Minturn moves to raise minimum tobacco age
Eagle County, Avon have made similar moves
MINTURN — Minturn is the latest local government to seek to change its laws in an effort to keep tobacco and nicotine products out of the hands of teens.
The town gave preliminary approval to increasing the minimum age for tobacco and nicotine sales at a meeting earlier this month. According to the proposed law, you must be 21 or older to buy tobacco products within the town, up from 18.
“It breeds a higher level of responsibility and accountability within our community and for all of our citizens for each other,” said Councilman Brian Eggleton. “My hope is the entire valley community can get on board with this and support 21 as the age.”
The town is expected to consider final approval at its meeting this week.
Tobacco and nicotine products are sold at two retail locations in town. Under Minturn’s proposed law, new licensing fees would fund greater enforcement of the minimum legal sales age.
Also under the proposed law, tobacco and nicotine products would be kept behind the counter of stores.
Eagle County and Avon have already passed similar laws, upping the minimum age from 18 to 21. Eagle County’s new rules will take effect in November.
Vail and Gypsum are expected to consider similar proposals soon, said Mandy Ivanov, policy and partnerships strategist for youth and families with Eagle County Public Health and Environment.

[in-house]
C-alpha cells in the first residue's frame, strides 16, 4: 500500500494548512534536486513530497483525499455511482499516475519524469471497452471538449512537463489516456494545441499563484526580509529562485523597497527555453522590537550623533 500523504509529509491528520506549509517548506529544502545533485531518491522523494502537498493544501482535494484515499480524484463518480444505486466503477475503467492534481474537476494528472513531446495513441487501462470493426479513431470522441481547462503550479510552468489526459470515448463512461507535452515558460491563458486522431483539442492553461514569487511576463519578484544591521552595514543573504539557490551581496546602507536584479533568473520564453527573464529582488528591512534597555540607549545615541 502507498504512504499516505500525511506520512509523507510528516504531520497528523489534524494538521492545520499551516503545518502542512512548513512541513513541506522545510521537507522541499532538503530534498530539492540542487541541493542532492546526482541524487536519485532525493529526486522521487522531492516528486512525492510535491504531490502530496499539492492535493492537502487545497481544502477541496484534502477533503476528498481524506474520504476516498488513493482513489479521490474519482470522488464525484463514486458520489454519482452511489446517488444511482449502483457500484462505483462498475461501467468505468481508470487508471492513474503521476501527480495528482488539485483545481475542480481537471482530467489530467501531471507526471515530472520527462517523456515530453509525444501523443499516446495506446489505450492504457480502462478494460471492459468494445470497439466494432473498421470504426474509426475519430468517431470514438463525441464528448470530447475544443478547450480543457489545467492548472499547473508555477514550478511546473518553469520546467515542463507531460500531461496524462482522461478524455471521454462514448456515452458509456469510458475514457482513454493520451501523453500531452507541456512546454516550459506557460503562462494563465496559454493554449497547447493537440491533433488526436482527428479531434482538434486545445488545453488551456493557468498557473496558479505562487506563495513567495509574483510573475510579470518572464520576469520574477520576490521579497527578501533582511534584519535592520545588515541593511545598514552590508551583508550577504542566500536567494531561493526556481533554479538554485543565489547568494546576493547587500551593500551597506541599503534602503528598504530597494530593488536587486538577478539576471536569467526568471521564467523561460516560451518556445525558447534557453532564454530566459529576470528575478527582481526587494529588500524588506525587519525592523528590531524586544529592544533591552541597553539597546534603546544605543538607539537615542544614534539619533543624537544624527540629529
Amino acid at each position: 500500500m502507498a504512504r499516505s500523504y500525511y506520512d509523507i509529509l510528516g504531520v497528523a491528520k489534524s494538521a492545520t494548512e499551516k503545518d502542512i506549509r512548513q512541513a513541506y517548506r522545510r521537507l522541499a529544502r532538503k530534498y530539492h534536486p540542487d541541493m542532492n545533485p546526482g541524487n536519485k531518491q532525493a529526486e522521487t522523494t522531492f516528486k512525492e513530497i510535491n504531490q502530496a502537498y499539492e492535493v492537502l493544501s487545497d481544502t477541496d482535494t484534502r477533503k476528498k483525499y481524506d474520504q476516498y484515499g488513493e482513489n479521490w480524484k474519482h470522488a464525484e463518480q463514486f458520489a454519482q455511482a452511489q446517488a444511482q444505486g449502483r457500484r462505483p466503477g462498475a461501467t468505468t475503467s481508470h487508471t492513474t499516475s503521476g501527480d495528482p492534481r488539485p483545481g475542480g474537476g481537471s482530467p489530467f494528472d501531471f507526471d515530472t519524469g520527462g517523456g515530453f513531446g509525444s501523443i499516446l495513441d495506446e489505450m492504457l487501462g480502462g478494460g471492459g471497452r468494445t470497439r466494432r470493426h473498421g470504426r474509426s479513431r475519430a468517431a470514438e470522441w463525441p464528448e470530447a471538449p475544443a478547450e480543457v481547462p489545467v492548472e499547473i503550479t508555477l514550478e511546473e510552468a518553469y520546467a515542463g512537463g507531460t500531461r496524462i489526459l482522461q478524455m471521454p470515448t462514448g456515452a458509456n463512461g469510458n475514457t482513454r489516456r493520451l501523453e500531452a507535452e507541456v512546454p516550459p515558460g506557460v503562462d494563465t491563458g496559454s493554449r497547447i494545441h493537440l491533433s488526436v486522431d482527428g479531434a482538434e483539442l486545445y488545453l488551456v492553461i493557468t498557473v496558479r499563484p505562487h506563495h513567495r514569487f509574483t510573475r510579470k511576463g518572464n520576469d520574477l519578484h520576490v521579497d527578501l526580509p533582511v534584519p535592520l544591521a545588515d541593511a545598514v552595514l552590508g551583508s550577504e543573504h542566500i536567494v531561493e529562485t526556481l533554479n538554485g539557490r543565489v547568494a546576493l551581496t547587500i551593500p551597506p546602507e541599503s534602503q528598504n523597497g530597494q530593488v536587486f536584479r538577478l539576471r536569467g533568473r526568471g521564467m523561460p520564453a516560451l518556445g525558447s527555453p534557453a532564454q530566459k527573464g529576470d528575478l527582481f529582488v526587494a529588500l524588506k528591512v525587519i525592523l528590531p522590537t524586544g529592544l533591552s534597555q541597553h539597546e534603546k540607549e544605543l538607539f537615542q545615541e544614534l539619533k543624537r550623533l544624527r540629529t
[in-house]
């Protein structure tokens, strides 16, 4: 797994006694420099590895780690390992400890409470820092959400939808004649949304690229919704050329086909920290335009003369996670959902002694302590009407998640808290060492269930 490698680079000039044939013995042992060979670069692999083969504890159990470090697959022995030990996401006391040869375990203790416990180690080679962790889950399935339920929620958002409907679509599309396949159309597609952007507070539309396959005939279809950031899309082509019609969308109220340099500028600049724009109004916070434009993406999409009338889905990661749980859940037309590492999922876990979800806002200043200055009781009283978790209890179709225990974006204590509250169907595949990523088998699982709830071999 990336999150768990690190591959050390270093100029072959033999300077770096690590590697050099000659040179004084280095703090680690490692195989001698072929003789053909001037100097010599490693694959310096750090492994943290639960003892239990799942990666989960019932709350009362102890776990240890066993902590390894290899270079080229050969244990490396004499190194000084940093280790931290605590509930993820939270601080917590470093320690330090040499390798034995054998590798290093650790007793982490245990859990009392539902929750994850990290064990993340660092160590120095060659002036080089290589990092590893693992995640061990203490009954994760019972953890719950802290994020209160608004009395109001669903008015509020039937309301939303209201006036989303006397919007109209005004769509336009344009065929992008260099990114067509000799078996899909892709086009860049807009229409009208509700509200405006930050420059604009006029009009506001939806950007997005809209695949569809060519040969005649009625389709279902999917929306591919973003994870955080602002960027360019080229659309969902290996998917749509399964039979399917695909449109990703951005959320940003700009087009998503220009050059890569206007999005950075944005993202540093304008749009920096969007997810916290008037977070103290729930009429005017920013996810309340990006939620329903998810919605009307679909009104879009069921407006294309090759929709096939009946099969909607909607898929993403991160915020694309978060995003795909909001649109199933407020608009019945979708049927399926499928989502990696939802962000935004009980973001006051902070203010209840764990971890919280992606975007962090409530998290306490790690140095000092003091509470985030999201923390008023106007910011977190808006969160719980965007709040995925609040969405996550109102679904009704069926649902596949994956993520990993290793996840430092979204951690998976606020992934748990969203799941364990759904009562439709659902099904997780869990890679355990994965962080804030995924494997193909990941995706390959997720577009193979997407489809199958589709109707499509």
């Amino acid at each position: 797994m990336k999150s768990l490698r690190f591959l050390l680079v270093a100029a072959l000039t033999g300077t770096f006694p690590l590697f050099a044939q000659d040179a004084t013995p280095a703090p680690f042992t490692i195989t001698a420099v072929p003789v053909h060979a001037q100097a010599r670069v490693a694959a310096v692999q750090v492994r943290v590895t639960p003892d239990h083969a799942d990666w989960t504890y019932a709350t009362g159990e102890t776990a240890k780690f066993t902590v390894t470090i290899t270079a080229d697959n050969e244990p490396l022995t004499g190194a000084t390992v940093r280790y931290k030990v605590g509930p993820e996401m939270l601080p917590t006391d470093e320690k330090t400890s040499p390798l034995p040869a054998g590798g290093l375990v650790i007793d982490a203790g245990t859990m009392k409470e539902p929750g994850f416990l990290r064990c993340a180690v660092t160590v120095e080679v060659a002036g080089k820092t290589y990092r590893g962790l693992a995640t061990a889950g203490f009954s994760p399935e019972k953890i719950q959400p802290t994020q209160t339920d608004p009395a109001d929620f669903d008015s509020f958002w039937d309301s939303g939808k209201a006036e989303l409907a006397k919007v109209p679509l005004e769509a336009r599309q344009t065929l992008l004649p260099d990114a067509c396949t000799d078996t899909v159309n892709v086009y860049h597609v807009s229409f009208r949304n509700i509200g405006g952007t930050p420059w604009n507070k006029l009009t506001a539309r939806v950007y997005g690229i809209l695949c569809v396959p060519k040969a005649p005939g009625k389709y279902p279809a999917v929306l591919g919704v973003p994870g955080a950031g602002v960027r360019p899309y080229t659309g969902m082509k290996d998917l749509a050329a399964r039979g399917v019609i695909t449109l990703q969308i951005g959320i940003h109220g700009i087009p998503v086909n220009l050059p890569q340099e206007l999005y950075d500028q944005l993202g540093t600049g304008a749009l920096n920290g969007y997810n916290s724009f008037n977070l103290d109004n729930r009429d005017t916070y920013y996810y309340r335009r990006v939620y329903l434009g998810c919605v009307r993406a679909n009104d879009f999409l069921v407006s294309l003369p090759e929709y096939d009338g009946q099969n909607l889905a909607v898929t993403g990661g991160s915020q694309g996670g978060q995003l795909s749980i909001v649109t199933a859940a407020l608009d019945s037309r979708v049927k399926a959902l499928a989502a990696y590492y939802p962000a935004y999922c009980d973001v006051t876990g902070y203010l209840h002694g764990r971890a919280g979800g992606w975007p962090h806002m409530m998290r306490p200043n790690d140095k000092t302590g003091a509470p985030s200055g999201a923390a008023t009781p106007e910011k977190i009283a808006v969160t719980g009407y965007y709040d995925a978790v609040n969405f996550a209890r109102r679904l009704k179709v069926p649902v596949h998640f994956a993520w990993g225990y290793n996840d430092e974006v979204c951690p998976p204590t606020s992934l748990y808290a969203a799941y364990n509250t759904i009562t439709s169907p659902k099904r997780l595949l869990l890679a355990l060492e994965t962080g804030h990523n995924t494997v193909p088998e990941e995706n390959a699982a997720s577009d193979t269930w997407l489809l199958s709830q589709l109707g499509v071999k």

The town of Eagle decided last month to not raise the minimum age, saying 18-year-olds are considered adults who are responsible for their own decisions.
Red Cliff decided to hold off to see if the state enacts new regulations, Ivanov said.
In November, voters will weigh in on a proposed Eagle County tax on cigarettes and other nicotine products. The tax would put a $4 per pack tax increase on cigarettes and a 40% tax on other tobacco and nicotine products.
The money would go to public health efforts, including prevention initiatives and cessation support.
A recent survey showed that Eagle River Valley high school students are more likely to have tried vaping and to have vaped within the last month compared to state and national averages.
The 2017 Healthy Kids Colorado survey showed that 57% of local high school students had vaped. That’s higher than the state average of 44% and the national average of 42%.
The same study showed that 39% of high school students had vaped within the last 30 days. The state average is 27% and the national average is 13%.
“We know that restricting access is huge in terms of youth use,” Ivanov said. “We want to turn the tide on that.”
About 96% of smokers begin smoking before the age of 21, with most beginning before 16, according to a 2012 surgeon general’s report.
The Centers for Disease Control and Prevention saw a more than 800% increase in e-cigarette use in middle school and high school students between 2011 and 2015.
Jon Asper flashes a million-watt smile as he empties a clip on the machine gun some friends helped him fire at a local gun range.